A community-based, cross-sectional study. Principal component analysis on 117 FFQ items was used to identify empirical dietary patterns. Distributions of child, maternal and household characteristics were examined by factor score quintiles. The regression of nutritional status indicators v. these quintiles was performed using logistic regression models.
Ten villages on the Samoan island of Upolu.
A convenience sample of mother–child pairs (n 305).
Two dietary patterns, modern and neo-traditional, emerged. The modern pattern was loaded with ‘westernized’ foods (red meat, condiments and snacks). The neo-traditional pattern included vegetables, local starches, coconuts, fish and poultry. Following the modern diet was associated with urban residence, greater maternal educational attainment, higher socio-economic status, lower vitamin C intake and higher sugar intake. Following the neo-traditional diet was associated with rural residence, lower socio-economic status, higher vitamin C intake and lower sugar intake. While dietary patterns were not related to stunting or anaemia, following the neo-traditional pattern was positively associated with child overweight/obesity (adjusted OR=4·23, 95 % CI 1·26, 14·17, for the highest quintile, P-trend=0·06).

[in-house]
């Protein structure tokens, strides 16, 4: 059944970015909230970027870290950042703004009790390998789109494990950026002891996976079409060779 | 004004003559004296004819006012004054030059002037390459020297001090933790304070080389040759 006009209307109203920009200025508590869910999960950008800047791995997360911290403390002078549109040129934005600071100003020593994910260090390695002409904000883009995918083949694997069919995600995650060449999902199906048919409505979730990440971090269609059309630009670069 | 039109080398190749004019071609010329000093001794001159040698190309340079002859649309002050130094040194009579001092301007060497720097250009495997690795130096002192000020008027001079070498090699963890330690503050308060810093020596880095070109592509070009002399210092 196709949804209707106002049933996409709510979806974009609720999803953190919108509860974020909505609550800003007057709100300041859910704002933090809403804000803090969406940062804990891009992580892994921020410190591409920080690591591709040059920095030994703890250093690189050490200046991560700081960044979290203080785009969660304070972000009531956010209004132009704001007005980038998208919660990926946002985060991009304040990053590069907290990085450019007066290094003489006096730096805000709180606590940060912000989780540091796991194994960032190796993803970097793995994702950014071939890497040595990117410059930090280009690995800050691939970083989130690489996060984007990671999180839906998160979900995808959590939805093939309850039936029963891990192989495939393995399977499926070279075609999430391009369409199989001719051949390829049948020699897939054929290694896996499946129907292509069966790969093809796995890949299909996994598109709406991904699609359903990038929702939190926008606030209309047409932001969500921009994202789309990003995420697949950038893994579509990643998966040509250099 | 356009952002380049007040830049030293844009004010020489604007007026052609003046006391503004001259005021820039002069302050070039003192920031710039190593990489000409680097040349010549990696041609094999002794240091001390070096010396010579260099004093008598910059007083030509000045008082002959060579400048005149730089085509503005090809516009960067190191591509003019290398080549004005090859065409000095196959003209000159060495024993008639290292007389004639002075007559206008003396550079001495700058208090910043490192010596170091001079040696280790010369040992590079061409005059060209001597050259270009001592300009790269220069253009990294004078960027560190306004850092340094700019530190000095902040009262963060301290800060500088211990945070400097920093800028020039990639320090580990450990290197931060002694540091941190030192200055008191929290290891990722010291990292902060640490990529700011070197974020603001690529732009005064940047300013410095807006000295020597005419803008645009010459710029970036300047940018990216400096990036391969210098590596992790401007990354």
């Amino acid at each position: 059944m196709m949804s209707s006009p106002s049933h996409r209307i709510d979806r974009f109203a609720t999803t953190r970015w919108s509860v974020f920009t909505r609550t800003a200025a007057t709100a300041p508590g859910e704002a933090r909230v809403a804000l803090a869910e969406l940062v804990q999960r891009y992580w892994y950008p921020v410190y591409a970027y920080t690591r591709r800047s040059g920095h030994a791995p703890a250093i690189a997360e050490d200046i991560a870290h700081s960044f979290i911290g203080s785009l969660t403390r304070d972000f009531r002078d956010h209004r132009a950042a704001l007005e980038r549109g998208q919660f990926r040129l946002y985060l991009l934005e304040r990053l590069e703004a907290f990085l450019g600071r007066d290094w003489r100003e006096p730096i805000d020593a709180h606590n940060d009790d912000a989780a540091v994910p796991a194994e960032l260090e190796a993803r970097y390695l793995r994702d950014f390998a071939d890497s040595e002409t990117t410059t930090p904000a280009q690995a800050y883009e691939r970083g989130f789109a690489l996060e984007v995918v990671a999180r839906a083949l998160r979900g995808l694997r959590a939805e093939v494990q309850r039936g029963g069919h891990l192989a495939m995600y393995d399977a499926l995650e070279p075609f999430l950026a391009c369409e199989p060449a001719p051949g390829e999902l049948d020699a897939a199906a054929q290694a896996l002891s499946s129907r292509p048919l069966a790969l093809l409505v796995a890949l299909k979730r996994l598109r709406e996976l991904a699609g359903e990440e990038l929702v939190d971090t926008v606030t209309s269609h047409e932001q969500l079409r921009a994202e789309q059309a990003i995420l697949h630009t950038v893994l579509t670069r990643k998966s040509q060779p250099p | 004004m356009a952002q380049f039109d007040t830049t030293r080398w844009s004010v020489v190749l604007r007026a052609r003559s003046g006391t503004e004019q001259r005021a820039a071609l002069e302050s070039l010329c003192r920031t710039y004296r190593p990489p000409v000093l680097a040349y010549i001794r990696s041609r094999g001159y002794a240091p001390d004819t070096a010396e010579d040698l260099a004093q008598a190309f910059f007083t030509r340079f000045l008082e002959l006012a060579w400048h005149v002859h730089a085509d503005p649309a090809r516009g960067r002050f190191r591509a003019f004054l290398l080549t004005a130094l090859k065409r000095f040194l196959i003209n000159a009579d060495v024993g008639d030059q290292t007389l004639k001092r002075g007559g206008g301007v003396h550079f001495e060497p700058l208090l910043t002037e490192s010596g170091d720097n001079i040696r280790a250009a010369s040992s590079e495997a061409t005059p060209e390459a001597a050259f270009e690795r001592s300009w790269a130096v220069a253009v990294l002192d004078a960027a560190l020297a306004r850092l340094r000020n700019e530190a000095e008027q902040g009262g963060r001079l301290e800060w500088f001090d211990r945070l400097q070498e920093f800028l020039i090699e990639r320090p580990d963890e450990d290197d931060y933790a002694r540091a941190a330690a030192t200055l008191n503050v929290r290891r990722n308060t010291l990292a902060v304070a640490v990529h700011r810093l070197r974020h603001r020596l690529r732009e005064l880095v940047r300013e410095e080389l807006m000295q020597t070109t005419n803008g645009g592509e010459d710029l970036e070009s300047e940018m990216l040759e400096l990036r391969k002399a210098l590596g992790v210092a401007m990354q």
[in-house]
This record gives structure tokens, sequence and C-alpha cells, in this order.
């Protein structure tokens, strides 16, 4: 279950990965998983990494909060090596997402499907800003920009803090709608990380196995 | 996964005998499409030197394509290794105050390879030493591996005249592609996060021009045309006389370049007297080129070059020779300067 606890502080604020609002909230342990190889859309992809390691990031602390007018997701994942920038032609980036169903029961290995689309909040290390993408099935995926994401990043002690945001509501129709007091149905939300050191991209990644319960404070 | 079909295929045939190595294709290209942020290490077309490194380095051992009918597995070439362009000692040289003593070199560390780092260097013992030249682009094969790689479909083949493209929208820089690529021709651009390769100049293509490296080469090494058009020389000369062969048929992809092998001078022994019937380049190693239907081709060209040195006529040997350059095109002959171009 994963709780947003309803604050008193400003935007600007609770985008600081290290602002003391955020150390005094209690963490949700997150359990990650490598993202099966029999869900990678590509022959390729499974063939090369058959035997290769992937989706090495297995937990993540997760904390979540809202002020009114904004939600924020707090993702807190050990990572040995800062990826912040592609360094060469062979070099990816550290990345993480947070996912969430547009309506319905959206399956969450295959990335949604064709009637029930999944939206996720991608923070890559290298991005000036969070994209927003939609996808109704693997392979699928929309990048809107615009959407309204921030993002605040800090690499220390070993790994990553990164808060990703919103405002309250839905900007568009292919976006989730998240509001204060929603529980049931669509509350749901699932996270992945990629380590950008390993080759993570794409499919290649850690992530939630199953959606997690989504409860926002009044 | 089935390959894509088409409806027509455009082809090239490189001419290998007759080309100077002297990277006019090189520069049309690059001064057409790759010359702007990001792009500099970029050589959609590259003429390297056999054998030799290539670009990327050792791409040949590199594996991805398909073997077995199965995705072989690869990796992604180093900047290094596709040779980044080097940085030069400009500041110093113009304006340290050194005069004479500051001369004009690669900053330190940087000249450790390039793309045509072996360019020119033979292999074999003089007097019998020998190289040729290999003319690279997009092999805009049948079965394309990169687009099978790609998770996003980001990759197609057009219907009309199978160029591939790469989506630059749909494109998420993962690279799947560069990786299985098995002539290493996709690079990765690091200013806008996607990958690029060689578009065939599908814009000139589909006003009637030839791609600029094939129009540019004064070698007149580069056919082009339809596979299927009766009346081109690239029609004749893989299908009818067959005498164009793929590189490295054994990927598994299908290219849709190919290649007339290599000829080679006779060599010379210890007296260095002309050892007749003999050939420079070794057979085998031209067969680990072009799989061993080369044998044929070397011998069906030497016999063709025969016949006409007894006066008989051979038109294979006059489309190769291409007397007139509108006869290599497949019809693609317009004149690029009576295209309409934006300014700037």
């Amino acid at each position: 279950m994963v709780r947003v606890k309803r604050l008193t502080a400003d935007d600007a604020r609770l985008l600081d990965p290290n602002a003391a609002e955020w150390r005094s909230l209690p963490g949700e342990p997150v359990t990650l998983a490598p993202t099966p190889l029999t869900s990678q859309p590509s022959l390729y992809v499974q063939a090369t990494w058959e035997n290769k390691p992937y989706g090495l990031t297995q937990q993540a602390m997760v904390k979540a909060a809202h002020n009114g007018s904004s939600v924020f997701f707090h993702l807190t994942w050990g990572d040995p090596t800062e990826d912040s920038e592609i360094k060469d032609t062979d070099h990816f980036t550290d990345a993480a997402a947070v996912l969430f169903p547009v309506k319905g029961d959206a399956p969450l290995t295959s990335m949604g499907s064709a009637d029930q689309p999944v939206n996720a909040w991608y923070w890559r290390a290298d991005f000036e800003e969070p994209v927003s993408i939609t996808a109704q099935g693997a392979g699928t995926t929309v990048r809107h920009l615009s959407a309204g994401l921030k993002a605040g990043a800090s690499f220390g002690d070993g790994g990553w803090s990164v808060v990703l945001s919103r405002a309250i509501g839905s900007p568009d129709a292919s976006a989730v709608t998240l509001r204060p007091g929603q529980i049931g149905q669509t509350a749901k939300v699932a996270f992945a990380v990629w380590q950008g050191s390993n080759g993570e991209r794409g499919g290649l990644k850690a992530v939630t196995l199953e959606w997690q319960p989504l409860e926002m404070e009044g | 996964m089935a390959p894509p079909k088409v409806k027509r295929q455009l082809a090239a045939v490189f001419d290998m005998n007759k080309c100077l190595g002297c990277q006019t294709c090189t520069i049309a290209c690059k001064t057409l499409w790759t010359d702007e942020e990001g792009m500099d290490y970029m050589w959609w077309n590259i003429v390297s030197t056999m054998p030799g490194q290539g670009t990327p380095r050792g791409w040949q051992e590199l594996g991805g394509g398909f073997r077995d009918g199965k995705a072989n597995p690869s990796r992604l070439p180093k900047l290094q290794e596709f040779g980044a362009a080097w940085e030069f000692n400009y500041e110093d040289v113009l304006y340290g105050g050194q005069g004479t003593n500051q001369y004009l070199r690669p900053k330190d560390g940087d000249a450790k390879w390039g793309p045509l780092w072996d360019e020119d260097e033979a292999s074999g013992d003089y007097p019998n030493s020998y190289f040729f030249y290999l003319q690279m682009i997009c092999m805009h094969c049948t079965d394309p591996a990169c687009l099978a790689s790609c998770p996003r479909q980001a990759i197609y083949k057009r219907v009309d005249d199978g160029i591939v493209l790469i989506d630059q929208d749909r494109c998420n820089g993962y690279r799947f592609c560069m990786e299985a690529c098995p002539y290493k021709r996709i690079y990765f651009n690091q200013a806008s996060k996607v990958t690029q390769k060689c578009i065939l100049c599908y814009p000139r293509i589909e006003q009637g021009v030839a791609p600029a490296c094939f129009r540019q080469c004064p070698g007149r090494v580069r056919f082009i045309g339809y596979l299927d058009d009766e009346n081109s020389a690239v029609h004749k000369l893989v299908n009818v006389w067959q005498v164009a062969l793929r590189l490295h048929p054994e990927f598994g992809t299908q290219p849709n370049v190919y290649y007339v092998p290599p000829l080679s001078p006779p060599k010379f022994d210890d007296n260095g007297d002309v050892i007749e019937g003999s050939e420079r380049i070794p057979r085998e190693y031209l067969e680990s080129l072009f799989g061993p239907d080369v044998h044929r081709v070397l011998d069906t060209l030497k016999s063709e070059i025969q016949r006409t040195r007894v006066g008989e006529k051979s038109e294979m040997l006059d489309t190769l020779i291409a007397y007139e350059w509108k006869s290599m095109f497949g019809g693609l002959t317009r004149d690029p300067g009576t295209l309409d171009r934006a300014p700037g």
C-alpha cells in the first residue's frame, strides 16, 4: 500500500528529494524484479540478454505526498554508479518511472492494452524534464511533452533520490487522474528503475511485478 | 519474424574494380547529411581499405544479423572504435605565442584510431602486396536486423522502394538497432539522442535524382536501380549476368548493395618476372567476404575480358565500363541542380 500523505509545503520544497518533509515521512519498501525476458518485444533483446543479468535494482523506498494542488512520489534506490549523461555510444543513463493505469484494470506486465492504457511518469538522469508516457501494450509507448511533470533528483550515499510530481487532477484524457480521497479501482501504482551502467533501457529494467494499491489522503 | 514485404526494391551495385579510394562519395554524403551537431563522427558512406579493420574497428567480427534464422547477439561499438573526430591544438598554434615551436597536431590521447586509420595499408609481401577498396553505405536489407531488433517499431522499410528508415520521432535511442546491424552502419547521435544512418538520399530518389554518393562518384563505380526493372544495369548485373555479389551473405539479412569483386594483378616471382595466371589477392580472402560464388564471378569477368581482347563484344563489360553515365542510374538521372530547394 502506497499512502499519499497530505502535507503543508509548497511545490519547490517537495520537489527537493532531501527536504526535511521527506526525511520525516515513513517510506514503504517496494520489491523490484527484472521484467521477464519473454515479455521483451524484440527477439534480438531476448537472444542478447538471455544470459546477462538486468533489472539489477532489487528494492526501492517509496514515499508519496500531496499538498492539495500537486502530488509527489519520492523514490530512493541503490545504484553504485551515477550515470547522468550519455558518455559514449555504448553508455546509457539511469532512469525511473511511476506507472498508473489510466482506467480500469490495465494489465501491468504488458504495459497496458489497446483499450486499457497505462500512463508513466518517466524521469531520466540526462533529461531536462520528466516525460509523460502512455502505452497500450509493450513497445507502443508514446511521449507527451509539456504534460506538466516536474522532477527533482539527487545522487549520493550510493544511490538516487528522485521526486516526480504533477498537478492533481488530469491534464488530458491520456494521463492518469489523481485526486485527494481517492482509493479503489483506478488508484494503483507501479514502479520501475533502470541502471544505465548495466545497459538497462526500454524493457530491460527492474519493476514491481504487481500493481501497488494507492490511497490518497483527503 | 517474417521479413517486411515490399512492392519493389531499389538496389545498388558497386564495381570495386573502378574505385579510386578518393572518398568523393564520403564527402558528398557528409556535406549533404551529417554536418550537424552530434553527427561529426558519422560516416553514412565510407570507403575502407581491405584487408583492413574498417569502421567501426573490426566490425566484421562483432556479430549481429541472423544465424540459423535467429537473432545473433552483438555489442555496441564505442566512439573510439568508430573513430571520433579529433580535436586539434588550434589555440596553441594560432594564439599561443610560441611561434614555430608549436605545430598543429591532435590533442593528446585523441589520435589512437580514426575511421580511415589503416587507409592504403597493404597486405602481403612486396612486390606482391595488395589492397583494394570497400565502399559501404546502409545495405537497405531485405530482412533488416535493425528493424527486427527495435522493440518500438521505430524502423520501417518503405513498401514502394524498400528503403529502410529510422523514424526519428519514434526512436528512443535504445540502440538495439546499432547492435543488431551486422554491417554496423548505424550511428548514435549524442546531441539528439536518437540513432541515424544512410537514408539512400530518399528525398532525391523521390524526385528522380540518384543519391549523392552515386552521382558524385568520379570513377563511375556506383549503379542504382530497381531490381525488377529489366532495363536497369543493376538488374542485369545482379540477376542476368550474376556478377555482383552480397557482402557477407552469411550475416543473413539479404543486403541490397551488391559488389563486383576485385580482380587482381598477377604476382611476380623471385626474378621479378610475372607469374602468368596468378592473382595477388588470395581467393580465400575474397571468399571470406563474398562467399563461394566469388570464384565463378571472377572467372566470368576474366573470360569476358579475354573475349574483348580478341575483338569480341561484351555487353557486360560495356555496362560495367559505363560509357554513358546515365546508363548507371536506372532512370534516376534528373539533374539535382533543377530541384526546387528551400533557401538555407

Further longitudinal monitoring and evaluation of early childhood growth and development are needed to understand the influences of early diet on child health in Samoa.
Young children are particularly vulnerable to malnutrition as nutrition transition progresses. The present study aimed to document the prevalence, coexistence and correlates of nutritional status (stunting, overweight/obesity and anaemia) in Samoan children aged 24–59 months.
A cross-sectional community-based survey. Height and weight were used to determine prevalence of stunting (height-for-age Z-score <−2) and overweight/obesity (BMI-for-age Z-score >+2) based on WHO growth standards. Anaemia was determined using an AimStrip Hemoglobin test system (Hb <110 g/l).
Ten villages on the Samoan island of Upolu.
Mother–child pairs (n 305) recruited using convenience sampling.
Moderate or severe stunting was apparent in 20·3 % of children, 16·1 % were overweight/obese and 34·1 % were anaemic. Among the overweight/obese children, 28·6 % were also stunted and 42·9 % anaemic, indicating dual burden of malnutrition. Stunting was significantly less likely among girls (OR=0·41; 95 % CI 0·21, 0·79, P<0·01) than boys. Overweight/obesity was associated with higher family socio-economic status and decreased sugar intake (OR per 10 g/d=0·89, 95 % CI 0·80, 0·99, P=0·032). The odds of anaemia decreased with age and anaemia was more likely in children with an anaemic mother (OR=2·20; 95 % CI 1·22, 3·98, P=0·007). No child, maternal or household characteristic was associated with more than one of the nutritional status outcomes, highlighting the need for condition-specific interventions in this age group.